There is no doubt that there are 1,000’s of tonnes of used lead-acid batteries around the world that should be recycled safely and effectively. Doug Lambert, vice president sales and technology at Wirtz, discusses this, with a focus on the need for small-scale processes that are environmentally responsible and provide hygienic methods for the recovery of lead.
In India, after 2001, when Batteries (Management & Handling) Rules was enacted, and an authorisation scheme for green recyclers, regulating auctions, etc., was put in place, the informal recycling of used lead-acid batteries started declining.
Recent information from the India Lead Zinc Development Association (ILZDA) in Delhi, would indicate that although the large battery manufacturers in India are putting maximum pressure on their dealers to return used lead-acid batteries (ULABs), with a corresponding increase in the rate of recovery, the current industry estimate is that informal recycling is still around 30%.
Data published in India’s Economic Times states that despite India’s drive for urbanisation, only 22 people out of a thousand own a car.
United Nations data puts the current population of India at ~1.38 billion.
Assuming an estimated average car battery life of ~2.0 years, then ~15.2 million car batteries (~250,000 tonnes) are replaced every year and ~75,000 tonnes of car and truck batteries are handled by the informal sector.
India has the largest number of motorised 2-wheelers in the world with an estimated 37 million motorcycles/mopeds; and ~18 million new motorcycles were sold in India during 2020. It is quite possible, given their small size and weight (12V7Ah ~3kg), that the majority of these 2-wheeler batteries could be being recycled by the informal sector. However, if we again assume an average battery life of two years, and a 70% recovery by the regulated sector, then this huge sector of the battery market results in a further ~8,000 tonnes needing to be reprocessed by the informal sector.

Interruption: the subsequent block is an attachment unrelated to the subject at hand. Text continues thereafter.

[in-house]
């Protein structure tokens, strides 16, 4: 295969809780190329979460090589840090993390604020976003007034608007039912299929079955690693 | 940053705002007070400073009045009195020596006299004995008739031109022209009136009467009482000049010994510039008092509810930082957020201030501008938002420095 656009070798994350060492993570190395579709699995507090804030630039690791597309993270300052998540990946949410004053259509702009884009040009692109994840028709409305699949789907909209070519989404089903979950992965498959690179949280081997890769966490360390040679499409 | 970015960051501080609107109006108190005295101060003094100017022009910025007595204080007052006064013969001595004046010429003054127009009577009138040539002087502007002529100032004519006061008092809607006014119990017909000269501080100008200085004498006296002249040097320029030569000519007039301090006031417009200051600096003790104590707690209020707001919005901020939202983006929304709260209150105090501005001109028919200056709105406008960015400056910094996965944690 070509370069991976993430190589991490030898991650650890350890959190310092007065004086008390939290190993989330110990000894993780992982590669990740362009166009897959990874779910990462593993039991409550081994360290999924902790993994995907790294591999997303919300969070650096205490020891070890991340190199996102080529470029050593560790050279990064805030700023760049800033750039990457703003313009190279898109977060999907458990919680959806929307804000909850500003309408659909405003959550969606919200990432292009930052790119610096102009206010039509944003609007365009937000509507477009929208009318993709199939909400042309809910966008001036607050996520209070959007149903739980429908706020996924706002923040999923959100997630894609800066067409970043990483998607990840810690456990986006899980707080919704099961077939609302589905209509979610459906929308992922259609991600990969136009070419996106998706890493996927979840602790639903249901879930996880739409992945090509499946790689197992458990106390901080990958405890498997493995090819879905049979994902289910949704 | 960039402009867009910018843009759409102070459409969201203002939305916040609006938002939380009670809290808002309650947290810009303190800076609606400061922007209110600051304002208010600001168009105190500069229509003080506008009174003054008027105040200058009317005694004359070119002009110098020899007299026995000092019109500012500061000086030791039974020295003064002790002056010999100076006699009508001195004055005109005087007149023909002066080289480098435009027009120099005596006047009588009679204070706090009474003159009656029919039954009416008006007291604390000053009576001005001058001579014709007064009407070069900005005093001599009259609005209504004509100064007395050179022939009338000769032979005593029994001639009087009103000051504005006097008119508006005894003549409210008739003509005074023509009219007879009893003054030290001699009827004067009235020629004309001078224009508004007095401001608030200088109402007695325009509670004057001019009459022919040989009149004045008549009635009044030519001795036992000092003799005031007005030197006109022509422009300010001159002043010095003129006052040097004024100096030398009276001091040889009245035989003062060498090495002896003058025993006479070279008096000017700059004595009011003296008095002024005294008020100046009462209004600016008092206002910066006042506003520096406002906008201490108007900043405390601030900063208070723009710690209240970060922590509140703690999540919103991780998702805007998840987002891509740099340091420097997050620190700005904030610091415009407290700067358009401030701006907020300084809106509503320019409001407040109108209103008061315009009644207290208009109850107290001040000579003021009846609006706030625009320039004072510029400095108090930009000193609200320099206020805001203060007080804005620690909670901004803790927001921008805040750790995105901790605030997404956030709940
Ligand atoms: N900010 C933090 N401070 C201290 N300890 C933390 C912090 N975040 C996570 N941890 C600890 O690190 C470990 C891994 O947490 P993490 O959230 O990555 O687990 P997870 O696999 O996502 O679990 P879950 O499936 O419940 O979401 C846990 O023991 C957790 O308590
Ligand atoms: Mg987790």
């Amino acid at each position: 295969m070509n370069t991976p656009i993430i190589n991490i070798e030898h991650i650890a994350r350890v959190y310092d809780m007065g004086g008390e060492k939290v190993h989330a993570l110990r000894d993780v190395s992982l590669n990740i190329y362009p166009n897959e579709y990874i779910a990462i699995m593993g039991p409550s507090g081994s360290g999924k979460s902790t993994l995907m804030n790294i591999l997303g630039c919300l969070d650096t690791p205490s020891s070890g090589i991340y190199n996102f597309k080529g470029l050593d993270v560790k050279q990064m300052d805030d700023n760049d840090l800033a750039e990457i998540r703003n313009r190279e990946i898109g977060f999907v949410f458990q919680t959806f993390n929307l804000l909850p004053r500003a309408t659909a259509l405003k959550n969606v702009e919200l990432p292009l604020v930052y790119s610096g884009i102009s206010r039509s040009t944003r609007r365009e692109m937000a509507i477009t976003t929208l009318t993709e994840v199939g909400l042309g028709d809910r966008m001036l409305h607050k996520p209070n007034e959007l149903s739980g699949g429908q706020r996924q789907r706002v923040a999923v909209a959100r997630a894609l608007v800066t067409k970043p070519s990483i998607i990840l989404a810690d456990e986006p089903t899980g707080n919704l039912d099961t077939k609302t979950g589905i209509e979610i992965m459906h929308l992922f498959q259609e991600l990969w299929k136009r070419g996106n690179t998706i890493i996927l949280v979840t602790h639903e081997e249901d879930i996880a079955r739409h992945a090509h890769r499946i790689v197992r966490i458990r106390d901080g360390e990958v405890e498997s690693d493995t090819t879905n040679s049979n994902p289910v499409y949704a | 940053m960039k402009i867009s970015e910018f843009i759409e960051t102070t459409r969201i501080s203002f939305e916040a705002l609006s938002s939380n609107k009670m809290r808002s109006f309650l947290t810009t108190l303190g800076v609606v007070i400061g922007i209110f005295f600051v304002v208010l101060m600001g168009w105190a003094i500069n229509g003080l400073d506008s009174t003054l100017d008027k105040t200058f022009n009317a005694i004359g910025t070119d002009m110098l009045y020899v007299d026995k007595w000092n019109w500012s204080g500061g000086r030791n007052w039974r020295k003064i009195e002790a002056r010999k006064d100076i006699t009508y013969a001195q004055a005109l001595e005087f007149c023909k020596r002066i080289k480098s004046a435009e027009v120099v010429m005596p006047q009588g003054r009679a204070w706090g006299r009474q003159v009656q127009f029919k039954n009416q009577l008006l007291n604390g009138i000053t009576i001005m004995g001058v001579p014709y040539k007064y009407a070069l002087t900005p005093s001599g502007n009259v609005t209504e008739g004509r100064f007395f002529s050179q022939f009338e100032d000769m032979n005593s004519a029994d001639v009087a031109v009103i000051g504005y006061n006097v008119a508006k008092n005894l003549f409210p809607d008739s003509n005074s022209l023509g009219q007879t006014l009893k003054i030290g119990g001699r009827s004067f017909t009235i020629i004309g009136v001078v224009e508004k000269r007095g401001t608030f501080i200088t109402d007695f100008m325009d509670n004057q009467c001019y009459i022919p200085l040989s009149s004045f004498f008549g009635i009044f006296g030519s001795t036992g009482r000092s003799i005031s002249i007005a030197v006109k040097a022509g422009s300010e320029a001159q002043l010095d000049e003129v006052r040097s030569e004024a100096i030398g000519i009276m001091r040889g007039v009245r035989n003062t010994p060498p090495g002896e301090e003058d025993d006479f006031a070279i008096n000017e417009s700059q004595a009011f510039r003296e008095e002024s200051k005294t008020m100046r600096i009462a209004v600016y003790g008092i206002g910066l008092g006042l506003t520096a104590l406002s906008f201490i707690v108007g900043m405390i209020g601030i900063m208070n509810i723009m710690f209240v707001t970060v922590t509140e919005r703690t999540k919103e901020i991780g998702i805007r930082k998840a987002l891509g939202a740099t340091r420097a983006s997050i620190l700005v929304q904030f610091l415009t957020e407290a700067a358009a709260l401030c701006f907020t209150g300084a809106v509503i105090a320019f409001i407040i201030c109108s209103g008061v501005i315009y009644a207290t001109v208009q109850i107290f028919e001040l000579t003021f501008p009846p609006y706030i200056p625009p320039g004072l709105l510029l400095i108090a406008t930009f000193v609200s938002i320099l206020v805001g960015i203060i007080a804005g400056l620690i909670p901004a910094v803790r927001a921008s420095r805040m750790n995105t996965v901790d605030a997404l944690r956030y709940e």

India is home to about 1.5 million battery-powered, three-wheeled e-rickshaws. As many as 11,000 new 3-wheelers hit the streets every month, and annual sales are expected to increase about 9% by 2021. Typically, each e-rickshaw has four, 100Ah lead-acid batteries, each weighing ~22kg, and again assuming at best a one-year average battery life, and 70% recovery; this sector of the mobility market adds another ~40,000 tonnes.
Even now, the informal and unregulated battery recycling sector in India is still reprocessing more than 120,000 tonnes of used lead-acid batteries a year, and this is just from the ‘transportation’ sector.
There are numerous other applications for lead-acid batteries such as: small solar home systems, inverter power packs, solar refrigerators and freezers, water pumps etc., and the demand for batteries is increasing. There are ~175,000 off-grid solar water-pumps in India, and under the government Kisan Urja Suraksha evam Utthaan Mahaabhiyan (KUSUM) scheme, this is planned to increase 10-fold by 2022.
India consumes a total of ~1.2 million tonnes of lead per year, of which ~1.0 million tonnes is used in the battery industry.
Currently ~0.8 million tonnes of the total is from ‘secondary’ recycled lead, of which ~240,000 tonnes is from the informal sector.
A used 12V lead-acid battery typically weighing 16-18kg will only contain ~5kg of metallic lead ie. ~30% of the total mass.
Sadly, there is not the necessary recycling infrastructure in many parts of the country, and the process of recovering lead from used batteries in the informal sector leads to environmental lead pollution from the disposal of lead-pastes (typically ~35% of the total battery mass), and chronic health problems from ‘lead poisoning’ through ingestion and inhalation of lead dust and fumes.
It is reasonable to assume, therefore, that the ~240,000 tonnes of ‘informal’ recycled lead in India is from more than 800,000 tonnes of used lead batteries, which have been broken-up manually, every year, by thousands of unfortunate people with no other option to earn a living.
Every used lead-acid battery, everywhere in the world, has a ‘value’ and should be recycled safety and efficiently.
Battery Recycling Systems as part of the Wirtz Group of companies has recently responded positively to this need (‘challenge’) with the development of the worlds’ first small-scale recycling system, the ‘RTR’ or ready-to-run system.
The RTR is a complete small-scale breaking and separation system for used lead-acid batteries.
It is a compact design, fully assembled as a skid-mounted system that fits into a single 40-foot high-ceiling shipping container, so that it arrives ready to run.
The RTR system can be combined with novel ‘green’ lead and lead paste (leady oxides and sulfates) recovery processes such as Solveteq’s DES solvent treatment, and FenixPb (Aurelius Environmental) or Citrecycle’s citric-acid based hydro-metallurgical processes.
Customers, worldwide, will receive a unique, complete lead-acid battery recycling solution that is modular, scalable, and offers a greener, cleaner, safer and more effective solution to recycling used lead-acid batteries, particularly in the informal sector.